A small development team based in Singapore, Witching Hour Studios, have set about to create a fully voiced tactical RPG. With the help of a Kickstarter fund, Masquerada: Songs and Shadows became much more than just an idea, getting through its final stages of development. Having released on PC last year, and recently on the PlayStation 4, it’s now time for the fantastical and dark world of Masquerada to take its place as an Xbox One title. Does this ‘pause for tactics’ RPG have enough to stand out from the crowd?
Masquerada: Songs and Shadows is a magical game, set in the Citte of Ombre – a place clearly inspired by Renaissance-era Venice. Main character Cicero Gavar returns home after a five year exile, since his brother got involved with a group of rebellious mask-wearers. These masks – Mascherines – are magical artefacts, granting those in possession of them a variety of elemental powers. There’s a reason as to why Cicero is finally allowed back into the fold: to investigate the disappearance of an old friend named Razitof, who had been researching the origins of the Mascherines. He can’t do it alone though and along the way he recruits others with an invested interest in the case to fight beside him.
One thing must be said right from the off, and that’s in reference to the lore of Masquerada; there’s so much depth to it. So much so that there’s a massive codex filled with entries, each split in decisive categories. From the political aspects of the rich and privileged, to the nature of the ongoing Civil War and the warring factions, Ombre is given as much backstory and detail as you can imagine. Surprisingly, the problem I have is that it almost offers too much complexity to the multi-faceted story, to the point where my brain becomes overloaded. Having such strange character names and places, and then having to grasp who hates who and what’s what, means there’s an awful lot to take in.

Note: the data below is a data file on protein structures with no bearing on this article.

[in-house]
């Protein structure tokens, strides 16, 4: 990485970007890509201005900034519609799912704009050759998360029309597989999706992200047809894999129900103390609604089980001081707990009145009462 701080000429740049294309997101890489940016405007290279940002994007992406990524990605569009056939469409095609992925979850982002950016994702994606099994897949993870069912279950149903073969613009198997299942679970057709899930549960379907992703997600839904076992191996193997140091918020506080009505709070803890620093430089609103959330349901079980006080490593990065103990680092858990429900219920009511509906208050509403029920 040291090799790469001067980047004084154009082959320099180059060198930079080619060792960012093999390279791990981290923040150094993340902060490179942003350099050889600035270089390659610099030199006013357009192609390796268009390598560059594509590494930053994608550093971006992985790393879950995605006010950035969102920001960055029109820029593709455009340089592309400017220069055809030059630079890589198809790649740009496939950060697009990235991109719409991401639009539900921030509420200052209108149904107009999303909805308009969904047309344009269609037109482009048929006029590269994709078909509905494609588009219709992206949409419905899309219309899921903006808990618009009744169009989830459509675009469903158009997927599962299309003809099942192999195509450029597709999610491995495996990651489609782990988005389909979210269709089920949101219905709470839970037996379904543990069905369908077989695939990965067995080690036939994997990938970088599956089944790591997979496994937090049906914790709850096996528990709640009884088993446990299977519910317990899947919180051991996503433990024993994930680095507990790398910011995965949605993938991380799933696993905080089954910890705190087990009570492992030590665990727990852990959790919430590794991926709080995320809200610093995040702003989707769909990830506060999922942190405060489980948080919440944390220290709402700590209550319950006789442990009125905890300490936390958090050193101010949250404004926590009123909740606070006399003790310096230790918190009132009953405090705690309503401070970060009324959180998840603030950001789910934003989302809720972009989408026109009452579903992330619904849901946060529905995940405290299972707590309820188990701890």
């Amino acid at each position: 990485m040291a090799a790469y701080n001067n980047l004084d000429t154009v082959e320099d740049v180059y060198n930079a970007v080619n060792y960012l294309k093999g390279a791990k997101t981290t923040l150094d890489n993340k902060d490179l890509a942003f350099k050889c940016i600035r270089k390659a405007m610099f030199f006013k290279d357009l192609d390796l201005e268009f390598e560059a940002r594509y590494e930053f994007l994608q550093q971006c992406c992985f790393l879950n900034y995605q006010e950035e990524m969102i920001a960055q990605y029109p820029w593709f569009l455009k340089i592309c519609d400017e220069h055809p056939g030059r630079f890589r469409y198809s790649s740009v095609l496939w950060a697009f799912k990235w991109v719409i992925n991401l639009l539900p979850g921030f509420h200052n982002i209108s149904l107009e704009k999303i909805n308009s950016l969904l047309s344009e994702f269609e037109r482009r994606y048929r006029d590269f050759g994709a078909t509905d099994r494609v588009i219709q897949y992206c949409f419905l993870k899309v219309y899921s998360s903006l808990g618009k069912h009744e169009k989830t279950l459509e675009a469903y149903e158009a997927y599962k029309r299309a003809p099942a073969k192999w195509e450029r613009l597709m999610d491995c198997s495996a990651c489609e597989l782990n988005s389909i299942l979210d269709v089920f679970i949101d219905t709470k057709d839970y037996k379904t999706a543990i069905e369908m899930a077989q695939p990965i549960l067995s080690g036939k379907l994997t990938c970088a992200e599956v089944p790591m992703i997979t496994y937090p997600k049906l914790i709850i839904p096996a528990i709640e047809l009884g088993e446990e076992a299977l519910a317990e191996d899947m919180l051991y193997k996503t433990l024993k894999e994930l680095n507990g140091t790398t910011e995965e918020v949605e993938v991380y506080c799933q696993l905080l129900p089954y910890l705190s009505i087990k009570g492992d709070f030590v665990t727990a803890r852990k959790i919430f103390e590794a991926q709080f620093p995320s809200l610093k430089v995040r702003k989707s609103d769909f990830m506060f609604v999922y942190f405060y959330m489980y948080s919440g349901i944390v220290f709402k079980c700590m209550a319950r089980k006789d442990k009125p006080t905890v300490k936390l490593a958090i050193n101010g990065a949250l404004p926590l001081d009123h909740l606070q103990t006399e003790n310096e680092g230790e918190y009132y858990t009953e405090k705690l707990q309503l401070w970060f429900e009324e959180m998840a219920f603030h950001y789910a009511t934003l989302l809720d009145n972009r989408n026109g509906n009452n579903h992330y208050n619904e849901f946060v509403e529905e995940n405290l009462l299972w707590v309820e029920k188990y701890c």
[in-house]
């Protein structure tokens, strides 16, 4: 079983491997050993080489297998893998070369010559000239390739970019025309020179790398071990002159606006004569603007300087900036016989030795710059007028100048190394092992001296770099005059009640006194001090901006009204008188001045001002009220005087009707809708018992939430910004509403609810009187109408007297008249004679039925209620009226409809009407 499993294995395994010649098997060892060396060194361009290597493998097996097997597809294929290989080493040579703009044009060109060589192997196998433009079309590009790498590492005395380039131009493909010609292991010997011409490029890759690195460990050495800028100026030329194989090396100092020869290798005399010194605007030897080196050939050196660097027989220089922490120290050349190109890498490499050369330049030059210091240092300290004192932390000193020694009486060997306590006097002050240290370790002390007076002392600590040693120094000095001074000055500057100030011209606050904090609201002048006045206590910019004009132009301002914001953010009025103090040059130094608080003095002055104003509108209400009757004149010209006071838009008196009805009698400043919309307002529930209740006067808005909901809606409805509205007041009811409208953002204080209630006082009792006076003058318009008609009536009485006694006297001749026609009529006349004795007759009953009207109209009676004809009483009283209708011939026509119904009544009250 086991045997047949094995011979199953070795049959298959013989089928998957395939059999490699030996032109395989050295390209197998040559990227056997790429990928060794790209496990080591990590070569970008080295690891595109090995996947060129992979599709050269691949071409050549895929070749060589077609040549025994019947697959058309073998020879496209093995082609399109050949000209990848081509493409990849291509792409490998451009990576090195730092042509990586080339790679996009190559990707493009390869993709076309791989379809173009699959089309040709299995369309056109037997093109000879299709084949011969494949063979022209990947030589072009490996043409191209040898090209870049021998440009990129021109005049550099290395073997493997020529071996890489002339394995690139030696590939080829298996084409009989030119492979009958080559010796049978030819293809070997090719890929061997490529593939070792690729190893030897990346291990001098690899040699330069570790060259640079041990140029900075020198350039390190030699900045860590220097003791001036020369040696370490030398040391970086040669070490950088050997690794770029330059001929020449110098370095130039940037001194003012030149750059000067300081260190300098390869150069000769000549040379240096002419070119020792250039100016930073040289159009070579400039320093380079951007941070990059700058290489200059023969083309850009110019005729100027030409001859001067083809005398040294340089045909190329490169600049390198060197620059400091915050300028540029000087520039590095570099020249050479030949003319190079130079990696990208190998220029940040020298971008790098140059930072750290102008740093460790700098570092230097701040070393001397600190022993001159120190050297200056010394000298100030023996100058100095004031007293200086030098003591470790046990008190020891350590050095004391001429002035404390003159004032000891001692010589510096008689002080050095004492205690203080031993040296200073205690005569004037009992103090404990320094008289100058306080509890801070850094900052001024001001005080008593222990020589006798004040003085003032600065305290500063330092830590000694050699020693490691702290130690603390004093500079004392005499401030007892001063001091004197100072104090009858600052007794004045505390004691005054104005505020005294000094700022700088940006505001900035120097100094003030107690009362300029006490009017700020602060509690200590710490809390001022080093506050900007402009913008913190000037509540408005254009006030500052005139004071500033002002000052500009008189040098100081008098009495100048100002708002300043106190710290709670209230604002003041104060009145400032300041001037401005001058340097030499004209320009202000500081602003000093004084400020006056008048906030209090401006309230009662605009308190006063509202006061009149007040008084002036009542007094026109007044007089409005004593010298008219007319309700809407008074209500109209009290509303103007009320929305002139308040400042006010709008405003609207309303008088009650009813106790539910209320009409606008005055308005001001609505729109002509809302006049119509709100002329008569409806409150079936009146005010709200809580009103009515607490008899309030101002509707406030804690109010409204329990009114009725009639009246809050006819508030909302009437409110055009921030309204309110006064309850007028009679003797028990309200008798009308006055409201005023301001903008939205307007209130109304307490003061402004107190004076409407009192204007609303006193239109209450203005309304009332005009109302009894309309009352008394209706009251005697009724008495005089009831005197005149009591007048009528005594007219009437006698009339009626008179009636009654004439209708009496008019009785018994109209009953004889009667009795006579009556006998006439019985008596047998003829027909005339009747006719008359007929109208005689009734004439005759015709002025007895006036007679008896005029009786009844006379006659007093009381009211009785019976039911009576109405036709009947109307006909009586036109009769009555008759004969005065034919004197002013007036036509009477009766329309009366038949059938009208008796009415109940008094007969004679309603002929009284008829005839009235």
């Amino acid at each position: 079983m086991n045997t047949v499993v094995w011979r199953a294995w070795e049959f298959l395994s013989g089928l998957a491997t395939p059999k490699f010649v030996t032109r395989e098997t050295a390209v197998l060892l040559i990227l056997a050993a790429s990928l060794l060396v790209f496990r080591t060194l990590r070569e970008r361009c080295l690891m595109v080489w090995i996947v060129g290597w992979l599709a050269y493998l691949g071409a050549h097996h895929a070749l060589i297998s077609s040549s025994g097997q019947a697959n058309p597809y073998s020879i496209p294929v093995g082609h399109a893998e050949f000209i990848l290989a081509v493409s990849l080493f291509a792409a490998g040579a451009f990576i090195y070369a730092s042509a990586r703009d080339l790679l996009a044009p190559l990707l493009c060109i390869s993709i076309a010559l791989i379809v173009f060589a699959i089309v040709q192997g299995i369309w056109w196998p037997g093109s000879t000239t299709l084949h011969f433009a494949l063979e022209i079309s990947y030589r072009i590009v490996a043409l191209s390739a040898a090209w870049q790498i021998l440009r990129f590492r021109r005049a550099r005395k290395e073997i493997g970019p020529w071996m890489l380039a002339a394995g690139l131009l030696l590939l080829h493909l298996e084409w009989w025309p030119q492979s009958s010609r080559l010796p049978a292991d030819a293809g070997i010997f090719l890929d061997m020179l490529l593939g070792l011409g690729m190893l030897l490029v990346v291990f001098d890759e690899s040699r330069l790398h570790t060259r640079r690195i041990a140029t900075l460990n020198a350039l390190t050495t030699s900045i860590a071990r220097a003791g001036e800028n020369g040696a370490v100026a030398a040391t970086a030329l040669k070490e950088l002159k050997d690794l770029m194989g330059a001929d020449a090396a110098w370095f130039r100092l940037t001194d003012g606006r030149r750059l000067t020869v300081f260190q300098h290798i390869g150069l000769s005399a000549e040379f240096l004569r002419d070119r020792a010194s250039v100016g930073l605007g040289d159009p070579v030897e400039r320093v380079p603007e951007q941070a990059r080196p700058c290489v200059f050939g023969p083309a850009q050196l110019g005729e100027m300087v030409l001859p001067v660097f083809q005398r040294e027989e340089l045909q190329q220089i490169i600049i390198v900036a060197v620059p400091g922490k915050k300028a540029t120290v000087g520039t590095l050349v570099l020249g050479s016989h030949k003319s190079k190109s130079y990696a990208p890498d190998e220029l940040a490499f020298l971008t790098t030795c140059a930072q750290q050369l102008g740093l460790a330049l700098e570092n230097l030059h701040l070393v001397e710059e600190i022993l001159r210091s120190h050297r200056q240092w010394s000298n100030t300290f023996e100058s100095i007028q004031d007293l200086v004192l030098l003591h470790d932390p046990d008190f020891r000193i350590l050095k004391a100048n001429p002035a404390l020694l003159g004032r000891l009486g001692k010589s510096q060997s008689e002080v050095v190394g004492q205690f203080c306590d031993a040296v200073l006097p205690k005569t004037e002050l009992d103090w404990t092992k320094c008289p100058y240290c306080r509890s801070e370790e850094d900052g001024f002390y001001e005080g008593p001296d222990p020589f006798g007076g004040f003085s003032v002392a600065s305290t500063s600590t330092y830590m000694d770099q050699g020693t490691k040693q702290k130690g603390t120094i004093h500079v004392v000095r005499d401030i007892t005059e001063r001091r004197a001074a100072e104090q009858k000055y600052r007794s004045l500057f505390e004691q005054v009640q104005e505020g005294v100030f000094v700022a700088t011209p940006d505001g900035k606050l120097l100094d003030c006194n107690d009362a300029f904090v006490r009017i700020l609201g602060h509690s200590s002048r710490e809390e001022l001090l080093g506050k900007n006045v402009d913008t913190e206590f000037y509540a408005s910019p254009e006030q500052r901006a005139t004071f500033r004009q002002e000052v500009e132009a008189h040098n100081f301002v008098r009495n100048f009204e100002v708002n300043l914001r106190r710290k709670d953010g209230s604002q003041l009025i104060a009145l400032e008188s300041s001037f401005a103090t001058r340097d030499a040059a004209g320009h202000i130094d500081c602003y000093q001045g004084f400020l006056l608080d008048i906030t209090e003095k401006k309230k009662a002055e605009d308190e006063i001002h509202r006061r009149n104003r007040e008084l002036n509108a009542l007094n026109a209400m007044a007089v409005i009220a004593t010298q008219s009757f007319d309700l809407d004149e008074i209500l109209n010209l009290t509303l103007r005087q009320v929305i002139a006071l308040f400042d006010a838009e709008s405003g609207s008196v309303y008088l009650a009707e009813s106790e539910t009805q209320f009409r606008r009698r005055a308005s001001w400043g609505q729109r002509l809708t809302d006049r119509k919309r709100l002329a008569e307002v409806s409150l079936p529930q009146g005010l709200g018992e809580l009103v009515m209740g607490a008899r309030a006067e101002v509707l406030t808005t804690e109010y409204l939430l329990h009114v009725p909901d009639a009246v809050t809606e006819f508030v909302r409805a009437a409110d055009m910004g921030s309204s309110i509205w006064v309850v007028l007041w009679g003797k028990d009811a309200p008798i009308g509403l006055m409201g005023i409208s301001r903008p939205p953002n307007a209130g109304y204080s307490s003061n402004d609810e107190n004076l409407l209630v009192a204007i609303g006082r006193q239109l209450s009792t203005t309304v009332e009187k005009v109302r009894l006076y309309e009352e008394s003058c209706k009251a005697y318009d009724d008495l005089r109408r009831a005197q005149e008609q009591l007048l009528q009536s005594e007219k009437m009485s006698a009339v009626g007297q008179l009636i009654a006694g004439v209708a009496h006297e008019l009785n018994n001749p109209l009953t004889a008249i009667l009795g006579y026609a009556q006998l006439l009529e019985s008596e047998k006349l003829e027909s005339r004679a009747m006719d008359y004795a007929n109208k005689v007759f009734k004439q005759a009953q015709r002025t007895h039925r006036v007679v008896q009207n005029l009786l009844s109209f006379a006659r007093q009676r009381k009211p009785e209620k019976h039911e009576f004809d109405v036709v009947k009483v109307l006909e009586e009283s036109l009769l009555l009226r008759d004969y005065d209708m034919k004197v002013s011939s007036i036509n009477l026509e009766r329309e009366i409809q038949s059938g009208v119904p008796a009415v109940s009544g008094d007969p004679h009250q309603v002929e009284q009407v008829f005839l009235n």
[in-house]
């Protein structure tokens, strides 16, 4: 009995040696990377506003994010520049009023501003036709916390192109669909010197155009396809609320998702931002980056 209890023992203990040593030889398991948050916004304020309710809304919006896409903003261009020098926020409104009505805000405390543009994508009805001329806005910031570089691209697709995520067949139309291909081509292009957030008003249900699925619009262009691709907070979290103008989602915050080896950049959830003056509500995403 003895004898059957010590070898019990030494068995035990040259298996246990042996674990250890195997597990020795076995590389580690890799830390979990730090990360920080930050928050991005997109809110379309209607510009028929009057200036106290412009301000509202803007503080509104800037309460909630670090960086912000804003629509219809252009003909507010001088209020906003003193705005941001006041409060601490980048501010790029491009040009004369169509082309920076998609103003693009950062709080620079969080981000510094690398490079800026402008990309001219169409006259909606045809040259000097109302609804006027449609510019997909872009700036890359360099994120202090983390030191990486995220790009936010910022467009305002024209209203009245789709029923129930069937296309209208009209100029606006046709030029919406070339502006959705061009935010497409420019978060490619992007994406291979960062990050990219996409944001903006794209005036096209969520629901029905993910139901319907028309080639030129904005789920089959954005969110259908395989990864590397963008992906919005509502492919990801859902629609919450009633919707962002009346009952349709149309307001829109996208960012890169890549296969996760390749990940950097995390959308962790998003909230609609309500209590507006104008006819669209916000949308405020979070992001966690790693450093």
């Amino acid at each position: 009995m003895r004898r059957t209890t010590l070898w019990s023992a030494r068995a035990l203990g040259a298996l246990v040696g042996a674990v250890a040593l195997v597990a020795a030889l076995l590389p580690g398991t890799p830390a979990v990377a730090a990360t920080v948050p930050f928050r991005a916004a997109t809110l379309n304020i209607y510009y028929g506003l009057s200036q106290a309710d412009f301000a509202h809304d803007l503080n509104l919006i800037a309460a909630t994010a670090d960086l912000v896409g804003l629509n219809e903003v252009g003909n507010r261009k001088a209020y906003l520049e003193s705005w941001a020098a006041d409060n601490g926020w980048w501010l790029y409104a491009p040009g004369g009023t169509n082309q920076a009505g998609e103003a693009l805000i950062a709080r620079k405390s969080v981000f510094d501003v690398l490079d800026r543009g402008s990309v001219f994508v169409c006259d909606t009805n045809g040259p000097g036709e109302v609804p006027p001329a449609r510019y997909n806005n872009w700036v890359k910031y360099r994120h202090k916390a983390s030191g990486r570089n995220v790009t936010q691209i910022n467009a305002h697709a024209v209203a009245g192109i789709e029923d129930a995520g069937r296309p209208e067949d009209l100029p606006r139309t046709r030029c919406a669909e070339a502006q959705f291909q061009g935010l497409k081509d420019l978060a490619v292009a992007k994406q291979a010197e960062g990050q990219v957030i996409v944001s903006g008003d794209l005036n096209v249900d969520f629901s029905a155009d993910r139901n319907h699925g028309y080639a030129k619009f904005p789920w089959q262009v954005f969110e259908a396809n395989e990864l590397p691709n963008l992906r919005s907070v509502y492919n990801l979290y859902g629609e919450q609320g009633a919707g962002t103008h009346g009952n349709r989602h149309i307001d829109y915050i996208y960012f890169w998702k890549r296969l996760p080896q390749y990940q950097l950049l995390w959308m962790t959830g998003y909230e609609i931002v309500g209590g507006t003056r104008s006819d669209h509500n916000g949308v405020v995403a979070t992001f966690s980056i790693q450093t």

Onto the actual gameplay, and after a decent tutorial – this also serves as a Prologue in control of Cicero’s brother – it’s time to get your hands on a Mascherine. The choice is between Fire, Earth, Water and Air, and the spells Cicero is able to cast depends on the elemental decision at hand. Certain spells can tag enemies with an elemental effect, which when combined with other elements, can lead to a more powerful status effect. Hitting the host with the same elemental attack as the tag will deal an additional burst of damage. It’s a nifty idea, but one that goes out the window for the most part once a battle ensues.
The ‘pause for tactics’ angle is another example of a decent mechanic that’s not necessarily needed. At any time, time itself can be stopped to allow you to micro manage the main man and any party members by his side, choosing their next attack or movement, before un-pausing and seeing it all play out within about a second – before doing it all again. I much preferred, and am grateful for, the option to completely ignore that tactical approach, instead just going for it in real-time and letting the A.I. control the other party members.